Step Into Summer Reading Teacher Suggestion Every year our school district assigns summer reading, and every year it’s a struggle to get my children to read the books and remember them for the exams they always have during the first week of school. I’d like to try something different this year, but I don’t know where to begin. Do you have any ideas?”
Many middle and high schools provide students with a list of books to choose from which may or may not include one mandatory selection. Have your children read the descriptions for each of the books and choose the one they’re most interested in. If they complain that none interest them, try the old, “You choose one or I’ll choose one foryou” tactic. That tends to work more often than not in our household! Then, get two copies from the bookstore or library and read the book with them. I know this can get a little hairy of you have more than one student, but the discussions you’ll be able to have about the books will make it all worthwhile.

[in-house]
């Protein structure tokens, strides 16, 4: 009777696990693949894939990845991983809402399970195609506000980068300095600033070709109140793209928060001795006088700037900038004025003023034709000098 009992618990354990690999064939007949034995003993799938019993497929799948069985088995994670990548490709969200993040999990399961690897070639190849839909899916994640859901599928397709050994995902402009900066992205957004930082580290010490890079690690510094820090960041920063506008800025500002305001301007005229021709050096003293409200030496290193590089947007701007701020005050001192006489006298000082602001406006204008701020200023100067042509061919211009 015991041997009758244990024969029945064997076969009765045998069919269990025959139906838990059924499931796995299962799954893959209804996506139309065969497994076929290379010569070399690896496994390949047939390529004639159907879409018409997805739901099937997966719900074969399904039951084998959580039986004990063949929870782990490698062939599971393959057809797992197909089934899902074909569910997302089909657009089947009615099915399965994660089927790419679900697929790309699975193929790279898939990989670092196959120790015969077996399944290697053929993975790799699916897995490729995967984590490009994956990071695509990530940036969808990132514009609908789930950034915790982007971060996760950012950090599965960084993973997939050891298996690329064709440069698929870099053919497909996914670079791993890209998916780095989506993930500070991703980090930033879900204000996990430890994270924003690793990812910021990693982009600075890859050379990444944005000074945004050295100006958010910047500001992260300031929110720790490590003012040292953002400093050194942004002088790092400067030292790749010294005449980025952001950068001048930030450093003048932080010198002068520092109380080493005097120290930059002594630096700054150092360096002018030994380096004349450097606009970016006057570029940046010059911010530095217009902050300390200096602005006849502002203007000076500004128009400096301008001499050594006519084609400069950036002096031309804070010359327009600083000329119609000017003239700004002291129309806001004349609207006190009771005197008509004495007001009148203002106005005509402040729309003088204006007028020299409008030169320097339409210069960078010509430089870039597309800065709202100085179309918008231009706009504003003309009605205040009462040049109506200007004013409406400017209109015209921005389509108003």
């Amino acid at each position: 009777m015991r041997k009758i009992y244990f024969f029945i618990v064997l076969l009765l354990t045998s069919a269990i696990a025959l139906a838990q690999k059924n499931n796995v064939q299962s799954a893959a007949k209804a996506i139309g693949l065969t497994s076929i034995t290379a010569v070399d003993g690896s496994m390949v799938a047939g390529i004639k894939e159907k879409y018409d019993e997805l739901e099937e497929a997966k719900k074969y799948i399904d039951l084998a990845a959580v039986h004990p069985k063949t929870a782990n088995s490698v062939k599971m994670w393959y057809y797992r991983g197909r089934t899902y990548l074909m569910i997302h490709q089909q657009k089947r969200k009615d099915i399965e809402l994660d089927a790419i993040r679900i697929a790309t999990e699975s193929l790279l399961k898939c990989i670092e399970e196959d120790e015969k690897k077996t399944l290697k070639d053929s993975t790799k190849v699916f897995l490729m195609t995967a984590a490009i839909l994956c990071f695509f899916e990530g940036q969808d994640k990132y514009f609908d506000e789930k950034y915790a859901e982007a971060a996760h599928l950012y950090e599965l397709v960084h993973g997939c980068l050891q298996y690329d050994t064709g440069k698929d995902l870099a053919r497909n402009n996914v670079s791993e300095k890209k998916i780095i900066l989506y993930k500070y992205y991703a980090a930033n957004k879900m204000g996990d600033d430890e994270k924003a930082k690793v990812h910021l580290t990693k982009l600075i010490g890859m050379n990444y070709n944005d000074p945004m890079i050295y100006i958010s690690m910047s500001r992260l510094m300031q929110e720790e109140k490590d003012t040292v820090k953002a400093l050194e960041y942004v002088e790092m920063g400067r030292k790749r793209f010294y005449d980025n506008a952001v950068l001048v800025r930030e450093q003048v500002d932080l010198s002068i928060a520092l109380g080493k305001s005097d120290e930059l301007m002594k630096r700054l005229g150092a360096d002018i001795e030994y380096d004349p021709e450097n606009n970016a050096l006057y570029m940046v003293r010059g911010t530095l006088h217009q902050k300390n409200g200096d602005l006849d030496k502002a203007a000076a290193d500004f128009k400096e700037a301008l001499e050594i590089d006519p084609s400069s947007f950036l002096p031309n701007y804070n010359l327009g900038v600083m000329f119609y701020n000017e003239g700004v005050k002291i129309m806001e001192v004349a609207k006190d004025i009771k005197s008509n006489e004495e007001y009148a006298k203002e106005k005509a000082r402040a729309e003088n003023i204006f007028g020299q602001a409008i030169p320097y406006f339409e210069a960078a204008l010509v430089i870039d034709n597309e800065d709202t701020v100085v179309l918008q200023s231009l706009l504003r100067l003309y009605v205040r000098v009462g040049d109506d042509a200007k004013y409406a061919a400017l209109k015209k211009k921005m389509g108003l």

Step Into Summer Reading Teacher Suggestion
Some students find it helpful to take notes in the margins (if you’ve bought the book) and many use reading journals to help them remember what they’ve read. You might want to ask your kids to summarize each chapter with a prompt similar to this: “In this chapter the main character …. The other characters involved were… I should remember this chapter… Next, I think the character might…” If you’re reading the book along with your child, you can do this as well and compare notes, or read a chapter ahead and give your child prompts that might relate to the story.
If your books have some kind of social or historical context (as many summer reading books do), try visiting a local museum that has exhibit from that time period to make the literature a little more relevant. You can find newspaper articles or magazines form the time period or country and give your children context that way. You can also watch documentaries or TV shows relating to the main topic of the book that may help pique your child’s interest.
For more suggestions on questions to ask or help with building reading skills, feel free to email me!
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